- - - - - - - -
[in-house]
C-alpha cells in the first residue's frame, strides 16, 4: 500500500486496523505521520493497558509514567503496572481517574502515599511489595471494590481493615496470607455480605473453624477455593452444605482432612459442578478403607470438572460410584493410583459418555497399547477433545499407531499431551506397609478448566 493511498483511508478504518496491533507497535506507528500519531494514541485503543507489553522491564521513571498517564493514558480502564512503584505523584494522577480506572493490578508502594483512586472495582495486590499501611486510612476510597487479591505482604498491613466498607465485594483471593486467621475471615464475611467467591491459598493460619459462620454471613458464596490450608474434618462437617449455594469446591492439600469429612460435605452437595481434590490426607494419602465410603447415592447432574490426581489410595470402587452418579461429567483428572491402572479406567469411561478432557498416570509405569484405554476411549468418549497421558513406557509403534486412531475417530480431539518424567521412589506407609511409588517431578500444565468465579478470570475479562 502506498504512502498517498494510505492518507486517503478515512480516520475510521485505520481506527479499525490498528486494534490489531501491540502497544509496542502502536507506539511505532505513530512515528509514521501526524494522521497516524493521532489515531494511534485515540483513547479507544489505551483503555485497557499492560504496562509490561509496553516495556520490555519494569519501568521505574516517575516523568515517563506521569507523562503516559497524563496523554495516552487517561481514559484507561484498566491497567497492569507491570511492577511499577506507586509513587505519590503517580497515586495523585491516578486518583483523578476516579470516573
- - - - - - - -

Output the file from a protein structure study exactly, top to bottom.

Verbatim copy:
[in-house]
C-alpha cells in the first residue's frame, strides 16, 4: 500500500486496523505521520493497558509514567503496572481517574502515599511489595471494590481493615496470607455480605473453624477455593452444605482432612459442578478403607470438572460410584493410583459418555497399547477433545499407531499431551506397609478448566 493511498483511508478504518496491533507497535506507528500519531494514541485503543507489553522491564521513571498517564493514558480502564512503584505523584494522577480506572493490578508502594483512586472495582495486590499501611486510612476510597487479591505482604498491613466498607465485594483471593486467621475471615464475611467467591491459598493460619459462620454471613458464596490450608474434618462437617449455594469446591492439600469429612460435605452437595481434590490426607494419602465410603447415592447432574490426581489410595470402587452418579461429567483428572491402572479406567469411561478432557498416570509405569484405554476411549468418549497421558513406557509403534486412531475417530480431539518424567521412589506407609511409588517431578500444565468465579478470570475479562 502506498504512502498517498494510505492518507486517503478515512480516520475510521485505520481506527479499525490498528486494534490489531501491540502497544509496542502502536507506539511505532505513530512515528509514521501526524494522521497516524493521532489515531494511534485515540483513547479507544489505551483503555485497557499492560504496562509490561509496553516495556520490555519494569519501568521505574516517575516523568515517563506521569507523562503516559497524563496523554495516552487517561481514559484507561484498566491497567497492569507491570511492577511499577506507586509513587505519590503517580497515586495523585491516578486518583483523578476516579470516573